New research from the University of Rochester Medical Center suggests that a glass of wine after work may be good for your brain
Research on alcohol and the brain has shown clearly that chronic, heavy drinking is a very dangerous activity. According to the Centers for Disease Control and Prevention (CDC), long-term heavy alcohol use has been linked to conditions ranging from cancer to heart disease to dementia.
However, it's well known that a glass of wine can help clear your mind and help you relax after a busy day. Now, research from the University of Rochester Medical Center shows it also reduces inflammation and helps the brain clear away toxins, including those associated with Alzheimer's disease.
"Prolonged intake of excessive amounts of ethanol is known to have adverse effects on the central nervous system", said Maiken Nedergaard, M.D., D.M.Sc., co-director of the Center for Translational Neuromedicine at the University of Rochester Medical Center (URMC) and lead author of the study. "However, in this study we have shown for the first time that low doses of alcohol are potentially beneficial to brain health, namely it improves the brain's ability to remove waste".
"In this study we have shown for the first time that low doses of alcohol are potentially beneficial to brain health, namely it improves the brain's ability to remove waste"
The study, published in the journal Scientific Reports, focuses on the glymphatic system, which is the brain's cleaning process. When mice were exposed to low levels of alcohol consumption, comparable to two-and-a-half drinks per day, they showed less inflammation in their brains and a more efficient waste removal process, compared to mice that were not exposed to alcohol.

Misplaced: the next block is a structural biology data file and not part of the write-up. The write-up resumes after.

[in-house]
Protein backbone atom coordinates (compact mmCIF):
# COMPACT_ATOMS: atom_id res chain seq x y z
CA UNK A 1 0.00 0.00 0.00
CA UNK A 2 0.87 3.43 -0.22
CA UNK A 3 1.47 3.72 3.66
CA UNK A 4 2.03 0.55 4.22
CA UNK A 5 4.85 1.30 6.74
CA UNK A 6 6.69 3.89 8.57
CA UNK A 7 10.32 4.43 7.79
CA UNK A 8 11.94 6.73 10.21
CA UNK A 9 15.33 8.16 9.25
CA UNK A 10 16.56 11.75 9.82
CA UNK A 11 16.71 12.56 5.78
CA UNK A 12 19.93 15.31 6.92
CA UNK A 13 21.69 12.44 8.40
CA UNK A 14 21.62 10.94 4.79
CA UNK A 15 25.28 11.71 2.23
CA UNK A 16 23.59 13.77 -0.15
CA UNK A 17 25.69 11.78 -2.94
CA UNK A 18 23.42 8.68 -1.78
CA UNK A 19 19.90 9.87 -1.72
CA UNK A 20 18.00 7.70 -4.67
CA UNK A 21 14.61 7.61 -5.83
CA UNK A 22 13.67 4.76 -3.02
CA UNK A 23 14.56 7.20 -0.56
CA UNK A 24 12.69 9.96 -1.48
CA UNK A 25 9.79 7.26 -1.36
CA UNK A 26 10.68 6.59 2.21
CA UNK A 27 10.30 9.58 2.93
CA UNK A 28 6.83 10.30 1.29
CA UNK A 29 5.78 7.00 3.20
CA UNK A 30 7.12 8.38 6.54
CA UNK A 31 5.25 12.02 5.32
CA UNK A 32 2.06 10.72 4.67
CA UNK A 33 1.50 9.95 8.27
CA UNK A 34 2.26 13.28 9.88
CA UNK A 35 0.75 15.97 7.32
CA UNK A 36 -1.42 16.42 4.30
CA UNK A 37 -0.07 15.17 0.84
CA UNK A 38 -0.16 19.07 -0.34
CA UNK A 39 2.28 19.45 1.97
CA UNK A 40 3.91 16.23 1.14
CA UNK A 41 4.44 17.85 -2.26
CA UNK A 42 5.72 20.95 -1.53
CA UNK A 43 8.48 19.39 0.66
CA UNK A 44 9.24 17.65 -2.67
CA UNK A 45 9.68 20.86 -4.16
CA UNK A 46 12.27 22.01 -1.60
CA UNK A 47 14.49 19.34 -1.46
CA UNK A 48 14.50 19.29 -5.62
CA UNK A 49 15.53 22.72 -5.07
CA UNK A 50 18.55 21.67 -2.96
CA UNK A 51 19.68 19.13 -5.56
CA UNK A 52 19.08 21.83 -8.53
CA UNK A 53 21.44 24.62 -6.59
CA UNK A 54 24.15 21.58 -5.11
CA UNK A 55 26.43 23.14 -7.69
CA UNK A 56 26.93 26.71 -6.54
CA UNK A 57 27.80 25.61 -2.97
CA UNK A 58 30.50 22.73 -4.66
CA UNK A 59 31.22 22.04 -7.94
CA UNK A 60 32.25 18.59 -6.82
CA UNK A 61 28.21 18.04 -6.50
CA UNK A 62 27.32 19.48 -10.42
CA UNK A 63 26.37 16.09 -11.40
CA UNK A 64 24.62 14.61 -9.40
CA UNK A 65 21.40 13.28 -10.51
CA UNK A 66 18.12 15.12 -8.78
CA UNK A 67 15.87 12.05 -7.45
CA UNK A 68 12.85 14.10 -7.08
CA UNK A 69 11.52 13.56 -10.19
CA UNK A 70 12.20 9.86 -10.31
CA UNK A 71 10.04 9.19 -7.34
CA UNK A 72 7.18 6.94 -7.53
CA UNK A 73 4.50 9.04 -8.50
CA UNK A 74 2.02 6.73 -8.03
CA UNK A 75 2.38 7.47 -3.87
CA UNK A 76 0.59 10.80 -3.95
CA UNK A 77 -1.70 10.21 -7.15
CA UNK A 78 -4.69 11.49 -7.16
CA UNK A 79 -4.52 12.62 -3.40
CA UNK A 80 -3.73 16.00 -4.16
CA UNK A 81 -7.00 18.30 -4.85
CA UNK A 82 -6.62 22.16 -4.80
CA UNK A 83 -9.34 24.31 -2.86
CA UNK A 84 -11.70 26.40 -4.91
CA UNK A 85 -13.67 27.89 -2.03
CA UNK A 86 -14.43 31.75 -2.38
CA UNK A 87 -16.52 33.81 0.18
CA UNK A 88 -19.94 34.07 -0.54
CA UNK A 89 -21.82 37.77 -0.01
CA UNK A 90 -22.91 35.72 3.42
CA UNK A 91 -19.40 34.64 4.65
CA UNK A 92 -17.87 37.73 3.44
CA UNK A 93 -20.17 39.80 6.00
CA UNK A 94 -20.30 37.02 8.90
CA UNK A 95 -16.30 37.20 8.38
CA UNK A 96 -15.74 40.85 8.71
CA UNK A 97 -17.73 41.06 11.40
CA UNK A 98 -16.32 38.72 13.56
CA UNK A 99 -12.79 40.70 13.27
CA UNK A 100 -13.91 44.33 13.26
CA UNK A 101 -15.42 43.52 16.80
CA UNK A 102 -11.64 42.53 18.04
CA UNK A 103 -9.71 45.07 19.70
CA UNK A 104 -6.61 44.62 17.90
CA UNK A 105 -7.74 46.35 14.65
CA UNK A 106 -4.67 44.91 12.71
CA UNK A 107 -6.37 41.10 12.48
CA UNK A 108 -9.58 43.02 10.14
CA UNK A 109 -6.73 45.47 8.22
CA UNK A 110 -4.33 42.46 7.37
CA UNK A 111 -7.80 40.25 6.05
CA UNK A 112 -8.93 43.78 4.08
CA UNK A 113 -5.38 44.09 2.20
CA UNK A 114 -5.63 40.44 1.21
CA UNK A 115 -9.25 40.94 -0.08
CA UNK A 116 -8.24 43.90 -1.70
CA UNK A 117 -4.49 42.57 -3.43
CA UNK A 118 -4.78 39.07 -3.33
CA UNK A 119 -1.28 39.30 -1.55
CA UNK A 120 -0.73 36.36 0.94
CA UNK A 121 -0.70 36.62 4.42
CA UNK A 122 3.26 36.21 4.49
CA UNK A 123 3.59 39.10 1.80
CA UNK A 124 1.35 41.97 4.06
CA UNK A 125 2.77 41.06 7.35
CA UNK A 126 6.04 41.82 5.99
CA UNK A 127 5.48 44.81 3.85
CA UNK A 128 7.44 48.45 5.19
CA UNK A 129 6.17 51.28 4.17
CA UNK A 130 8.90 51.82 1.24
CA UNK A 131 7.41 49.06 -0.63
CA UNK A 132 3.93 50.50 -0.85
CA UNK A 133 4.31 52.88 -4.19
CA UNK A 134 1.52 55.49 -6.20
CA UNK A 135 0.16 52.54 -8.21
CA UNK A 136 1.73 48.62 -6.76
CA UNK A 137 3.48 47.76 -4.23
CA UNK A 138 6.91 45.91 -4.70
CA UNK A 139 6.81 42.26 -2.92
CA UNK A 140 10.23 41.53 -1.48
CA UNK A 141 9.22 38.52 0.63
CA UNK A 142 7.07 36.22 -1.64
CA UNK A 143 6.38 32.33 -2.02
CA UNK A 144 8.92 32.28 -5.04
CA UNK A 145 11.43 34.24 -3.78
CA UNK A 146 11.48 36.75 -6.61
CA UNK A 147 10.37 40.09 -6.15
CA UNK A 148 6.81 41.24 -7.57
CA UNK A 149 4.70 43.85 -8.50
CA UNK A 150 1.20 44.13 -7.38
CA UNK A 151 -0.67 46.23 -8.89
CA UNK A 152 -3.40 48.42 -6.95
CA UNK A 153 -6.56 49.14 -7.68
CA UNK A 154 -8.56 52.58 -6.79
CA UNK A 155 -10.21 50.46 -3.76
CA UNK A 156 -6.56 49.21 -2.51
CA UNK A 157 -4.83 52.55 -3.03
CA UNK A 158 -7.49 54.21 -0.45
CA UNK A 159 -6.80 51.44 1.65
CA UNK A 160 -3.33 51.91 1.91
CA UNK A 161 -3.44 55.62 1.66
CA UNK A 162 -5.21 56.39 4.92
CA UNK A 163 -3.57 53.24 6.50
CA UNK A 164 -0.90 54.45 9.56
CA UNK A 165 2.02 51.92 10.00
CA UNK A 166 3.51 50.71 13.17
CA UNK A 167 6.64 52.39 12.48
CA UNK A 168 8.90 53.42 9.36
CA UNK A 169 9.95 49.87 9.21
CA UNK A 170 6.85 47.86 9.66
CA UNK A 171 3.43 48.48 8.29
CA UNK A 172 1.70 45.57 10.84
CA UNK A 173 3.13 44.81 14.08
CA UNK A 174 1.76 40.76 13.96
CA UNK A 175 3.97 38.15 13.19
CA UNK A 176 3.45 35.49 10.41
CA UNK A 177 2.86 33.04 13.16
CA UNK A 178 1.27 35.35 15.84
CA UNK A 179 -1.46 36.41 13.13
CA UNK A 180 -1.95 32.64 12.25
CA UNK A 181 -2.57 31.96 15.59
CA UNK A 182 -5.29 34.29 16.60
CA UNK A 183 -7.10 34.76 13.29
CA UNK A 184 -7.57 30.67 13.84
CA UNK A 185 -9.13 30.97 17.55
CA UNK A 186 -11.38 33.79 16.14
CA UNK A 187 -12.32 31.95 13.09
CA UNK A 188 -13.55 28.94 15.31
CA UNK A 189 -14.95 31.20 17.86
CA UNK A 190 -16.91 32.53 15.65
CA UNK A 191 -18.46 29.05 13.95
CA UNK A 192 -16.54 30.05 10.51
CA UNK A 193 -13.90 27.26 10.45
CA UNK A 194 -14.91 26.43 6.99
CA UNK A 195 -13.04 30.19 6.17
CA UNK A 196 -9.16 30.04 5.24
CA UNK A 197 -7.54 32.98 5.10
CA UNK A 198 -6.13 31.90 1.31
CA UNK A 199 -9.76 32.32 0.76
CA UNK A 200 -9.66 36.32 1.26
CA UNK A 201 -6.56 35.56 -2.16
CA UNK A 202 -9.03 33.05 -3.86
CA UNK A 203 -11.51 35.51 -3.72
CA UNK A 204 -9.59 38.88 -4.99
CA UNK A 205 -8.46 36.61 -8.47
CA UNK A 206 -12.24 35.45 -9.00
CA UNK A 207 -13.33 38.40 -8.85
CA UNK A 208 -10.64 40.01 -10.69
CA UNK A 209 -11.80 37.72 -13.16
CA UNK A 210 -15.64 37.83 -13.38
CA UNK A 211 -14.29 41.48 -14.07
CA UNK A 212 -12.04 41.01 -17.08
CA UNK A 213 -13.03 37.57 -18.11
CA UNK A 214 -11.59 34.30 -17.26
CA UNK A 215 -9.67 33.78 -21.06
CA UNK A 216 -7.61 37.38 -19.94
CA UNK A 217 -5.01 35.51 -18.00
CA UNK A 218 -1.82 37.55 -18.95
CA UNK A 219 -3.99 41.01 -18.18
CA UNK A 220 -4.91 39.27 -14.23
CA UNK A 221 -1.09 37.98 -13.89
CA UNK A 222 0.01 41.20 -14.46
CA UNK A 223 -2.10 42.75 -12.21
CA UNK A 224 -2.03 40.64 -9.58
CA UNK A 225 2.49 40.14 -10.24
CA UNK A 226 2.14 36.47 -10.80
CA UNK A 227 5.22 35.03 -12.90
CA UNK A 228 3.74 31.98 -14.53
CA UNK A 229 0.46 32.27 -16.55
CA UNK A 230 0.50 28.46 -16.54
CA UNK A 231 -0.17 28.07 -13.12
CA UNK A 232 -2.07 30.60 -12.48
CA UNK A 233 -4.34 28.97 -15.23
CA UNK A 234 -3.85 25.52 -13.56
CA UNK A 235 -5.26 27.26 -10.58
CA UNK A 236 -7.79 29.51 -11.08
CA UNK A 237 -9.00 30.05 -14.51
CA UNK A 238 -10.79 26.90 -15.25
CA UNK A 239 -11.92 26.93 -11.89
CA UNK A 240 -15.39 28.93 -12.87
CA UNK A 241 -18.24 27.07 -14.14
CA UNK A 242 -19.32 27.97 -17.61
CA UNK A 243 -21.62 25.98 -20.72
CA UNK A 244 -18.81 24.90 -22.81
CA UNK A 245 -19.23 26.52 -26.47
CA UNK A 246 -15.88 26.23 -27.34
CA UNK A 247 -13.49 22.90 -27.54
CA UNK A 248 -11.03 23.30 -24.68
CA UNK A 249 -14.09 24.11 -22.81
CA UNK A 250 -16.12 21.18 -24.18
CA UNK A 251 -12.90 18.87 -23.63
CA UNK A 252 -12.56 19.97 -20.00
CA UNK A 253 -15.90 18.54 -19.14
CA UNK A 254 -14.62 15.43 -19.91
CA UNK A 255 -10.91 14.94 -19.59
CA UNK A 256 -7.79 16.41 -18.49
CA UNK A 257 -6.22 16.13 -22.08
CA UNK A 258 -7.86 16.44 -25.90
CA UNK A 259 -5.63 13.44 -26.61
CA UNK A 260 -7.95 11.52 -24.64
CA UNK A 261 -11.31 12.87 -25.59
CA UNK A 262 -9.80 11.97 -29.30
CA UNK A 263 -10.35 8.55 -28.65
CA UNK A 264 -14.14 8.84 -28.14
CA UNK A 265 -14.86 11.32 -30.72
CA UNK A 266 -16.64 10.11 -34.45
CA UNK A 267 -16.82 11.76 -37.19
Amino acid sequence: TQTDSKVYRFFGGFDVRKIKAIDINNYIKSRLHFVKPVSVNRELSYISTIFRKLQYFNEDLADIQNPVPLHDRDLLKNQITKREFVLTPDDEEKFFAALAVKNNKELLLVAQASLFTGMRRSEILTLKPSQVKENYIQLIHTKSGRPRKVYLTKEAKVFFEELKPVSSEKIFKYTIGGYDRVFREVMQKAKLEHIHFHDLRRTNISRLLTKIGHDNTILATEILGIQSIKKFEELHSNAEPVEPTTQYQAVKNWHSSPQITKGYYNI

In addition, their brains were more efficient at removing waste via the glymphatic system. The study found the process was effective in eliminating the toxic proteins beta amyloid and tau from the brain that are associated with Alzheimer's disease.
"The data on the effects of alcohol on the glymphatic system seemingly matches the J-shaped model relating to the dose effects of alcohol on general health and mortality, whereby low doses of alcohol are beneficial, while excessive consumption is detrimental to overall health", says Nedergaard. "Studies have shown that low-to-moderate alcohol intake is associated with a lesser risk of dementia, while heavy drinking for many years confers an increased risk of cognitive decline. This study may help explain why this occurs. Specifically, low doses of alcohol appear to improve overall brain health."
"Studies have shown that low-to-moderate alcohol intake is associated with a lesser risk of dementia, while heavy drinking for many years confers an increased risk of cognitive decline".
However, the guidelines warn, many mixed drinks and beer varieties contain more alcohol than the standard used in public health research, so the amount of actual beverage allowed each day may be disappointingly small; meaning one or two drinks per day, or only one, depending on body size and alcohol tolerance. Drinking more than that can increase the risk of health problems including high blood pressure, obesity, stroke, and breast cancer.
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